UK PM says no second Brexit vote

UK PM says no second Brexit vote

Britain can not tell businesses for certain what its future relationship with the European Union will be once it leaves the bloc, business minister Greg Clark said on Wednesday, ahead of government talks on its approach to Brexit.

It has emerge that the Prime Minister has told her Cabinet to expect a clean and "immediate" break from the European Union as soon as the transition period ends in 2021.

The EU's chief negotiator, Michel Barnier, this week told Britain that it was time to choose between being in the customs union during the transition period and having tariff-free access to the single market.

She released a statement which said: "Contrary to misleading media reports, I have absolutely no relationship with, or involvement in the work of, Best for Britain".

However, "an important positive implication for the Pound is that the risk of a more disorderly "No Deal" Brexit outcome has diminished and the pound should strengthen if fears over a more disruptive and harder Brexit outcome do not materialise", says Derek Halpenny at MUFG. "I hope that we will be able to resolve this disagreement in the next round".

"Given the intense work that has taken place this week, it is surprising to hear that Michel Barnier is unclear on the UK's position in relation to the implementation period", Davis said.

The UK Government has issued a technical note calling on the European Union and more than 100 countries with which it has worldwide deals to treat the UK as if it were a member state so signed agreements on the likes of trade, nuclear co-operation and aviation can continue to function during the transition.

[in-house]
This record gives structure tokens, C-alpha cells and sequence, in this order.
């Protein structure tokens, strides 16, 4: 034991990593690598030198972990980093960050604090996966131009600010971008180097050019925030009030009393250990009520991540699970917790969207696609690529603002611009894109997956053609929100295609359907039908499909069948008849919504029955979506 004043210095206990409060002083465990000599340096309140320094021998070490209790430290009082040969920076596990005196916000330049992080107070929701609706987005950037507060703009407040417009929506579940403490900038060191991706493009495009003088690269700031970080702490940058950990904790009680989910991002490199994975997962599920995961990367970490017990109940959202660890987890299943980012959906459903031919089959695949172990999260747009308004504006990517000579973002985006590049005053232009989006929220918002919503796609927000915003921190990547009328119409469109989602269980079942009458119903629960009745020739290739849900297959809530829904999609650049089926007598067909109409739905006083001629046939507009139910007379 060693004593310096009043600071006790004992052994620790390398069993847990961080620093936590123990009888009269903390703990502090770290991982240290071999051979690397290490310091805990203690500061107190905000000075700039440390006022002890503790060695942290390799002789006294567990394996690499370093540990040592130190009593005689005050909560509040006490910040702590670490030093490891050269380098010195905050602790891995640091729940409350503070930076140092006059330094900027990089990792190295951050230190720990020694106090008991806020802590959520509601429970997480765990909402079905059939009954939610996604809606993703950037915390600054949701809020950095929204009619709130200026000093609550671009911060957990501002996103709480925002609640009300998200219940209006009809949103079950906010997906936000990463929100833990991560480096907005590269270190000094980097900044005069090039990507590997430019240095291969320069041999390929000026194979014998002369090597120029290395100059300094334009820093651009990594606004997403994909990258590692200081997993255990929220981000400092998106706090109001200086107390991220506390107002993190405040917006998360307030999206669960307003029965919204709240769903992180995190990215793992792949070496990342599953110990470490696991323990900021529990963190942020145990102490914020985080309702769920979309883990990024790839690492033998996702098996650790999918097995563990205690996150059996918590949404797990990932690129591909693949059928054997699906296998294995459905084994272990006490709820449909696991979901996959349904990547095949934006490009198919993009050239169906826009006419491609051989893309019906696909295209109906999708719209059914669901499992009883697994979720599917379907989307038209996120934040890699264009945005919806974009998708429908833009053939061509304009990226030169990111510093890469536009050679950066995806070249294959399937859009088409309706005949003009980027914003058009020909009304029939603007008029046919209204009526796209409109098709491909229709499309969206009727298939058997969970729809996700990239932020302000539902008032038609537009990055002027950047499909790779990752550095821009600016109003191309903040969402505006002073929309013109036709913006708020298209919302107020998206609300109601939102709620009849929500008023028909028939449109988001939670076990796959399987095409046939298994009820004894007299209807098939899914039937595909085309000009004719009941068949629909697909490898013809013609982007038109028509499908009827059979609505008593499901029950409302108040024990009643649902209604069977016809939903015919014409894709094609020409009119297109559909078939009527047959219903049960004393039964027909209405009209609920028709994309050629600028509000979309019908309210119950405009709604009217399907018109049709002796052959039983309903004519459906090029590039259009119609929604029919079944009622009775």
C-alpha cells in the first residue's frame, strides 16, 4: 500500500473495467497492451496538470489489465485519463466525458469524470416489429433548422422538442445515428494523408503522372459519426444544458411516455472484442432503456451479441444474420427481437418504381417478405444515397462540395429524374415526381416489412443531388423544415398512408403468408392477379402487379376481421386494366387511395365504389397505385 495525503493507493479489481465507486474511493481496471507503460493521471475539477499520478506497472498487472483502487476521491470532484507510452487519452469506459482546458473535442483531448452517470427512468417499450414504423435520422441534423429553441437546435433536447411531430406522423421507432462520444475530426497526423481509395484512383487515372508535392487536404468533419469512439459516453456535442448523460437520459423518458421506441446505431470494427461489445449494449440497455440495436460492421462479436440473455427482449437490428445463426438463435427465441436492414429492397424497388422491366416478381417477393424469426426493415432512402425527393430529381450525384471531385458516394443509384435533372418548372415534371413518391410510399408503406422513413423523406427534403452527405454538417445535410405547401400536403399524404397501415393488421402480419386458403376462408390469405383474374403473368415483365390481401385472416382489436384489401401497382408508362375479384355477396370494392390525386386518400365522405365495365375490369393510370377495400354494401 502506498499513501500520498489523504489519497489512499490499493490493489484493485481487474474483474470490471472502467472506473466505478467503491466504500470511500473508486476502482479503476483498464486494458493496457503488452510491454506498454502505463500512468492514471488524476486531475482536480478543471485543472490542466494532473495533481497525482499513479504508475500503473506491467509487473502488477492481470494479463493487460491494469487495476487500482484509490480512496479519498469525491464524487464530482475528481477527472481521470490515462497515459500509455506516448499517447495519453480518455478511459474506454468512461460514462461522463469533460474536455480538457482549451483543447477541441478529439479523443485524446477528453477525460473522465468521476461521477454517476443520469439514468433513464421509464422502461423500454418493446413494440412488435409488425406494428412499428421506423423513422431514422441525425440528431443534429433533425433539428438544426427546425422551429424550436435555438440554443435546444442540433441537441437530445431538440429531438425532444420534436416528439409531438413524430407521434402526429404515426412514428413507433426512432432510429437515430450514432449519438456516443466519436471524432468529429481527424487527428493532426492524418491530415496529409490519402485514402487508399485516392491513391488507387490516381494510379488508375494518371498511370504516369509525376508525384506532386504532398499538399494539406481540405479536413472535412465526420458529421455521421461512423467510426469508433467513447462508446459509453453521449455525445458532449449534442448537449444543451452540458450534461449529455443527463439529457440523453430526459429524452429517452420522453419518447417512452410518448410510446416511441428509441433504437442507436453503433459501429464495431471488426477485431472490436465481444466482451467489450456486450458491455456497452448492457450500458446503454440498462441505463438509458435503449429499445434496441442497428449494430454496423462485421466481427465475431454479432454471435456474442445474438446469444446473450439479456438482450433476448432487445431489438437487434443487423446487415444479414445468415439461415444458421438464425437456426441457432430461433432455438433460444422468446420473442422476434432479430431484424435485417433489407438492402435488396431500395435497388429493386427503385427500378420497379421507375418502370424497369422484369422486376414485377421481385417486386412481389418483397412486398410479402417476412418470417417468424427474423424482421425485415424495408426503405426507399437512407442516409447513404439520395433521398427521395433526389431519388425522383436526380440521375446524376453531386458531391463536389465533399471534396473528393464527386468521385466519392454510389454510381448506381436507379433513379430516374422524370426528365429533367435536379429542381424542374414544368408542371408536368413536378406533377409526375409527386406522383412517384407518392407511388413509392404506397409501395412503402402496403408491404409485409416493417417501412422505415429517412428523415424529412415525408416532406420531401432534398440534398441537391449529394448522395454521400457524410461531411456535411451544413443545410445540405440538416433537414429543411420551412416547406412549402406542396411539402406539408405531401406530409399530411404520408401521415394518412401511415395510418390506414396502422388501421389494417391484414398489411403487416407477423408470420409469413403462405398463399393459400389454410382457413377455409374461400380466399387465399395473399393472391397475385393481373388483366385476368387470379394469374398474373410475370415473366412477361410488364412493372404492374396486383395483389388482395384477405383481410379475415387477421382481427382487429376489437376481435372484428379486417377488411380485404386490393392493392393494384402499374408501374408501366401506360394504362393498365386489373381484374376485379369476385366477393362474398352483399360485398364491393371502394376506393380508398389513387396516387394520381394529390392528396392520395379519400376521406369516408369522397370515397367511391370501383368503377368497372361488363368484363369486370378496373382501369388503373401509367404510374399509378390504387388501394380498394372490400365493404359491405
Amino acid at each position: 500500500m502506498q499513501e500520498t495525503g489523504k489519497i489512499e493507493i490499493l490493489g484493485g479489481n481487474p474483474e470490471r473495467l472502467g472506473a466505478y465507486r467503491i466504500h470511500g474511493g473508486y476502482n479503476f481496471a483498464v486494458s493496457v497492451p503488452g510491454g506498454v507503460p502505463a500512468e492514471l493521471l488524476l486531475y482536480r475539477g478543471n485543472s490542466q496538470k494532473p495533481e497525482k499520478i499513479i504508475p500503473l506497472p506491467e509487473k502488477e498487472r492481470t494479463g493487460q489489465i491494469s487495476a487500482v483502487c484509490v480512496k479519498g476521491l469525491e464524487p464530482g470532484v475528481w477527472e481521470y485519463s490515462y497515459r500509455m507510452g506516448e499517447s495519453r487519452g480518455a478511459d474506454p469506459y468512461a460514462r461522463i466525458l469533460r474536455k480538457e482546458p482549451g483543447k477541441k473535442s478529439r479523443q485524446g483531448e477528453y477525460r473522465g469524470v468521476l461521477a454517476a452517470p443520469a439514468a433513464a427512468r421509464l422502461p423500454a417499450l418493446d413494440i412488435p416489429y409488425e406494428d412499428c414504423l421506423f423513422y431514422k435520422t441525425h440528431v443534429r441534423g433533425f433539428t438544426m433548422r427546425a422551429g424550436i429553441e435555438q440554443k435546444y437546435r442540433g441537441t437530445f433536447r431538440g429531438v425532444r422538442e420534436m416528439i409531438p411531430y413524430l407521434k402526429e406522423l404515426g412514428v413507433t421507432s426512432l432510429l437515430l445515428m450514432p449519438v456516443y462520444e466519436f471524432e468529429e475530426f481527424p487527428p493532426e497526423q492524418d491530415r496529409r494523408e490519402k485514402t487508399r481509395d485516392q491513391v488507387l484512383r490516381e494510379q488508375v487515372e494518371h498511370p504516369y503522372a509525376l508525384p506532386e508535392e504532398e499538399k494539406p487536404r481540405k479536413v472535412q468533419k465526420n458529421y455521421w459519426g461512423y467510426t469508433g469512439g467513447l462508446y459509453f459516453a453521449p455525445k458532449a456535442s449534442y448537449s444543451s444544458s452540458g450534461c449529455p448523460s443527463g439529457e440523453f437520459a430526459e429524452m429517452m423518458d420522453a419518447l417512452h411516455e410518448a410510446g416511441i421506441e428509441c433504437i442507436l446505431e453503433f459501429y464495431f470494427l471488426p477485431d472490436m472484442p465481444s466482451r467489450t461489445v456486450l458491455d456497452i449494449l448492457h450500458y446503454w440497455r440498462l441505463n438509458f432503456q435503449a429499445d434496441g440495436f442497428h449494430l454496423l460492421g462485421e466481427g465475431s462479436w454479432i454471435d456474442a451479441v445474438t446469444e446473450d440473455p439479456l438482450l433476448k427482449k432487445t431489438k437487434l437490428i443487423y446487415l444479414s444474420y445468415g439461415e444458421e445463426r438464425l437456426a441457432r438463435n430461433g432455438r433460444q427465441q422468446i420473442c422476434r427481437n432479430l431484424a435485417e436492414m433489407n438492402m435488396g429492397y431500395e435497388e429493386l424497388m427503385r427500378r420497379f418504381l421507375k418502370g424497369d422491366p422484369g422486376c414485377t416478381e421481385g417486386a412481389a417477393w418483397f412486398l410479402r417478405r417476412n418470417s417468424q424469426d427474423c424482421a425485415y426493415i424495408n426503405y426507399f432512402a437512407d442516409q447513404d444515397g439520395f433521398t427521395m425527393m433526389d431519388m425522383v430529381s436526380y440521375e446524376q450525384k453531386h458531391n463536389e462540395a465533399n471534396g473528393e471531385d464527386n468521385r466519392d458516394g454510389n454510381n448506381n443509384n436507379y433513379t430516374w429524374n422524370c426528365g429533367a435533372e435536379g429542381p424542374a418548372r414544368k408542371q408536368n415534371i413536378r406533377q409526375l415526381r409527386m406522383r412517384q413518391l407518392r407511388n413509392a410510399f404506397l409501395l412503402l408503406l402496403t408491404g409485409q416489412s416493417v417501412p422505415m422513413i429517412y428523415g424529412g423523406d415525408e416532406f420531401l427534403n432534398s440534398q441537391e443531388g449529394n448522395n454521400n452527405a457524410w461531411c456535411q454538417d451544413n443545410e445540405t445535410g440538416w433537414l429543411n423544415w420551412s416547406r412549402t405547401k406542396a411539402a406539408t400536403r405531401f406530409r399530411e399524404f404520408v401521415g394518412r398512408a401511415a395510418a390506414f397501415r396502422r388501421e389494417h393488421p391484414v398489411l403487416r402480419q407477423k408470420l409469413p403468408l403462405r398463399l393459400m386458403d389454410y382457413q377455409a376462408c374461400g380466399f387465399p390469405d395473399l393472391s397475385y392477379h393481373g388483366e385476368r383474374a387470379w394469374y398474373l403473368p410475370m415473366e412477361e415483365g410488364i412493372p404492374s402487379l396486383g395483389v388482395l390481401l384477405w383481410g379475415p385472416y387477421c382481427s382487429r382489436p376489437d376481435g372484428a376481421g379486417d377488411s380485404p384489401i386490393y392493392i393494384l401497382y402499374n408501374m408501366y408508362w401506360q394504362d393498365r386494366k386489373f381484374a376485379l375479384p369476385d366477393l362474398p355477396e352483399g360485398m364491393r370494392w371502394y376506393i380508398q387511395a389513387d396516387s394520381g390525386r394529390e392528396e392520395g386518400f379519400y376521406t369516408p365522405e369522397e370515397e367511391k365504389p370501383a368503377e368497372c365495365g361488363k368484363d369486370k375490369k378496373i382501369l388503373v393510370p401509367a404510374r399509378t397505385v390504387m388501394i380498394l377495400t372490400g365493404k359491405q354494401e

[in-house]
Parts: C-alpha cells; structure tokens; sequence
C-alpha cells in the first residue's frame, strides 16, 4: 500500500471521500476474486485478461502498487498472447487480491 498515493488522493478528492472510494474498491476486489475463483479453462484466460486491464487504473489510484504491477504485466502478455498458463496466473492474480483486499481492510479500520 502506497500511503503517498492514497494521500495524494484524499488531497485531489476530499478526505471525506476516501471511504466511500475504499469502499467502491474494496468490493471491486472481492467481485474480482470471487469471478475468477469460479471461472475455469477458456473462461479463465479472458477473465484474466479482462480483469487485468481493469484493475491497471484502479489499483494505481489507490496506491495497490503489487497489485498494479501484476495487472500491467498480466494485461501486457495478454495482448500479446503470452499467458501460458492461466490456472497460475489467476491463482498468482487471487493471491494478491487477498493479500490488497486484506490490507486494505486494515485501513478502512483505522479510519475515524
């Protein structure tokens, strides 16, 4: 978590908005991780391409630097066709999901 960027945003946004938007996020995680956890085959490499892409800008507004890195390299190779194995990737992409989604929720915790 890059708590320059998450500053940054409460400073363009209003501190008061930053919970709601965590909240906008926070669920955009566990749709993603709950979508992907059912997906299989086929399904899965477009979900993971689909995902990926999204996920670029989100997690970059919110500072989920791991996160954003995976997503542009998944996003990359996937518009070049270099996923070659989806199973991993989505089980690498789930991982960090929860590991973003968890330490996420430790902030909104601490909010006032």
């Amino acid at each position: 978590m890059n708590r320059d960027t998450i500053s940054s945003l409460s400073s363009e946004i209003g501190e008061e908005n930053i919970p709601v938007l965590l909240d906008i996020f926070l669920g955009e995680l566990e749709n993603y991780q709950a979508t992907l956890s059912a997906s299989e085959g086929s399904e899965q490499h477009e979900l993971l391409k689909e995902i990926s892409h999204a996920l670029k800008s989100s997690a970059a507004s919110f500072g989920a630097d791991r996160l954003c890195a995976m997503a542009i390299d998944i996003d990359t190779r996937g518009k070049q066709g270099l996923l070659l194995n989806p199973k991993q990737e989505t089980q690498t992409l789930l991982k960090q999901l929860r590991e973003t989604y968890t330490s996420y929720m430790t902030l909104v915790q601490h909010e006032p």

"But if this disagreement were to persist there will undoubtedly be a problem".

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"The UK insisted that we should reach an agreement in March on this transitional period".

But the bottom line from Brussels today?

Labour's shadow Brexit secretary Sir Keir Starmer said the comments should come as a "wake-up call" to Mrs May.

According to the experts, no one believes in a transition by the end of 2020.

All member states are by default part of the EU's customs union.

"British businesses have heard enough talking - what's needed now is a concrete solution to enable all those involved in moving goods and services across the UK's borders to plan with certainty for a post-Brexit future", said James Hookham, the FTA's deputy CEO.

Barnier confirmed today that the United Kingdom would be expected to "accept all the rules and the obligations" of single market access until the end of transition "including any new rules or decisions that might emerge during that period".

He says Theresa May's decision to leave the customs union makes border checks nearly inevitable.